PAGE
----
Home Man
Today's Posts

Linux & Unix Commands - Search Man Pages

OpenSolaris 2009.06 - man page for networks (opensolaris section 4)

networks(4)					     File Formats					  networks(4)

networks - network name database
/etc/inet/networks /etc/networks
The networks file is a local source of information regarding the networks which comprise the Internet. The networks file can be used in conjunction with, or instead of, other networks sources, including the NIS maps networks.byname and networks.byaddr and the NIS+ table networks. Programs use the getnetbyname(3SOCKET) rou- tines to access this information. The network file has a single line for each network, with the following information: official-network-name network-number aliases Items are separated by any number of SPACE or TAB characters. A `#' indicates the beginning of a comment. Characters up to the end of the line are not interpreted by routines which search the file. This file is nor- mally created from the official network database maintained at the Network Information Control Center (NIC), though local changes may be required to bring it up to date regarding unofficial aliases and/or unknown net- works. Network numbers may be specified in the conventional dot (`.') notation using the inet_network routine from the Internet address manipulation library, inet(7P). Network names may contain any printable character other than a field delimiter, NEWLINE, or comment character.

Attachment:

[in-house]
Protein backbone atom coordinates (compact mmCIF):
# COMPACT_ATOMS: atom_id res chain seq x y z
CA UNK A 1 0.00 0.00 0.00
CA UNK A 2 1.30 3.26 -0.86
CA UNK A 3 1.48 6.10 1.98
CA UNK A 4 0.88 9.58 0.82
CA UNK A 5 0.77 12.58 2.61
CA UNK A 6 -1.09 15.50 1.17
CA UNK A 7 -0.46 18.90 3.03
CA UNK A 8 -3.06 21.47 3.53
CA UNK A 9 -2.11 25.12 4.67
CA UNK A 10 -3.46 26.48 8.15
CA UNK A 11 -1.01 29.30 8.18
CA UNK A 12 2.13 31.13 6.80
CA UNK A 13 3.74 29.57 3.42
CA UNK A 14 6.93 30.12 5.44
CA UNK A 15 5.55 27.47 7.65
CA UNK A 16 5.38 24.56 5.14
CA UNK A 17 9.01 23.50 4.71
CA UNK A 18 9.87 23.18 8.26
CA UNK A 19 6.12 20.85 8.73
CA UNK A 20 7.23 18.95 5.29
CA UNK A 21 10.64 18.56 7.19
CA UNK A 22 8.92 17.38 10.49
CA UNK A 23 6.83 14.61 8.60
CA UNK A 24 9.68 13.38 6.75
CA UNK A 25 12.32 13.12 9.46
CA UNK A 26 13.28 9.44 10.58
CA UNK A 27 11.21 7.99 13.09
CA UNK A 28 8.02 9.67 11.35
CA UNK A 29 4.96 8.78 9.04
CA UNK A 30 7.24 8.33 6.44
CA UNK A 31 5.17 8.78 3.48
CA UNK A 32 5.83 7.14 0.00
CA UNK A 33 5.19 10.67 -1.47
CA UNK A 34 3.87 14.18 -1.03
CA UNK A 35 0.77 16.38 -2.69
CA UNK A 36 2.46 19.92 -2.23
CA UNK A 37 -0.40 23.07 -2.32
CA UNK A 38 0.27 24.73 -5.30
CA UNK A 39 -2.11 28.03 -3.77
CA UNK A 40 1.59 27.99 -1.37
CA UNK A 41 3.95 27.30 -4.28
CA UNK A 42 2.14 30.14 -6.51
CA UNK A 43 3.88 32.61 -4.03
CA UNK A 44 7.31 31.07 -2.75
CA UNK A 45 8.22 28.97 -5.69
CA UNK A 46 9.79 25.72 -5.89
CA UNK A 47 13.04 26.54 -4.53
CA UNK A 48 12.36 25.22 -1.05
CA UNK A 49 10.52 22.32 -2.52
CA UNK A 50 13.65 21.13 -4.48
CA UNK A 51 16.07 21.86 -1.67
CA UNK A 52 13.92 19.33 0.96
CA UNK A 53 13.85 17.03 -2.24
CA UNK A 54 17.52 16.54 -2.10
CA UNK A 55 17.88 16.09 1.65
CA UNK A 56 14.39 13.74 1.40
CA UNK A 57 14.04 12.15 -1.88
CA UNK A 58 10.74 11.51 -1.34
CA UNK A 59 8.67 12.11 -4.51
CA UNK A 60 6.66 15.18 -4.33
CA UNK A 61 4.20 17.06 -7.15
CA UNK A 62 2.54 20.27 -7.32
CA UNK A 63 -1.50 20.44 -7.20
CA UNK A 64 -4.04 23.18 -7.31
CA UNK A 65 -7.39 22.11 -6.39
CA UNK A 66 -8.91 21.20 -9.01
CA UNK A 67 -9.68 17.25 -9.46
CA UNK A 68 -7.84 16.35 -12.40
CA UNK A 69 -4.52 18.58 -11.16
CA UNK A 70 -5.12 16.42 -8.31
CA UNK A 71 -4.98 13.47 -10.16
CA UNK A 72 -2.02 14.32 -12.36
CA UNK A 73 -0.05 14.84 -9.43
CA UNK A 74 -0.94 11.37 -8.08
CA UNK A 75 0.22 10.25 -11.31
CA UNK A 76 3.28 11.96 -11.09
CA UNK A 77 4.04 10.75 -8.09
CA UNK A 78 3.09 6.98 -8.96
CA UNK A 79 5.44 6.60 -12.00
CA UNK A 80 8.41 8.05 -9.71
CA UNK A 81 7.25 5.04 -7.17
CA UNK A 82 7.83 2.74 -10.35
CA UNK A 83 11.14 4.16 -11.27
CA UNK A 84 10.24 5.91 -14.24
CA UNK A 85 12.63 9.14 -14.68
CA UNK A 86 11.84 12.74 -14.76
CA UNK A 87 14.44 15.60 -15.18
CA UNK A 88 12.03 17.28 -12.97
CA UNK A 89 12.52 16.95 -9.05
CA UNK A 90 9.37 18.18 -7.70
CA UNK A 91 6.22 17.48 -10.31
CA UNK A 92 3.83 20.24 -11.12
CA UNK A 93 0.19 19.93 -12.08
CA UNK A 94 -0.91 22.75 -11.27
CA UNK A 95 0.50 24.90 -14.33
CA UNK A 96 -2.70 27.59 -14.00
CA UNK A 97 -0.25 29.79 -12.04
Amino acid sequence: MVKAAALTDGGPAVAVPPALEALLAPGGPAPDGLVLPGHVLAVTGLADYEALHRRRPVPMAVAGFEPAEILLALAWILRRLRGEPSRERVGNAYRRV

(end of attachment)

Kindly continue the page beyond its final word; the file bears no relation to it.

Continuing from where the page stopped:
getnetbyaddr(3SOCKET), getnetbyname(3SOCKET), inet(3SOCKET), nsswitch.conf(4), inet(7P)
The official SVR4 name of the networks file is /etc/inet/networks. The symbolic link /etc/networks exists for BSD compatibility. The network number in networks database is the host address shifted to the right by the number of 0 bits in the address mask. For example, for the address that has a mask of fffffe00, its network number is 803351. This is obtained when the address is shifted right by 9 bits. The address maps to 12.66.23. The trail- ing 0 bits should not be specified. The network number here is different from that described in netmasks(4). For this example, the entry in netmasks would be fffffe00. SunOS 5.11 17 Jan 2002 networks(4)

All times are GMT -4. The time now is 06:44 AM.

Unix & Linux Forums Content Copyrightę1993-2018. All Rights Reserved.
Show Password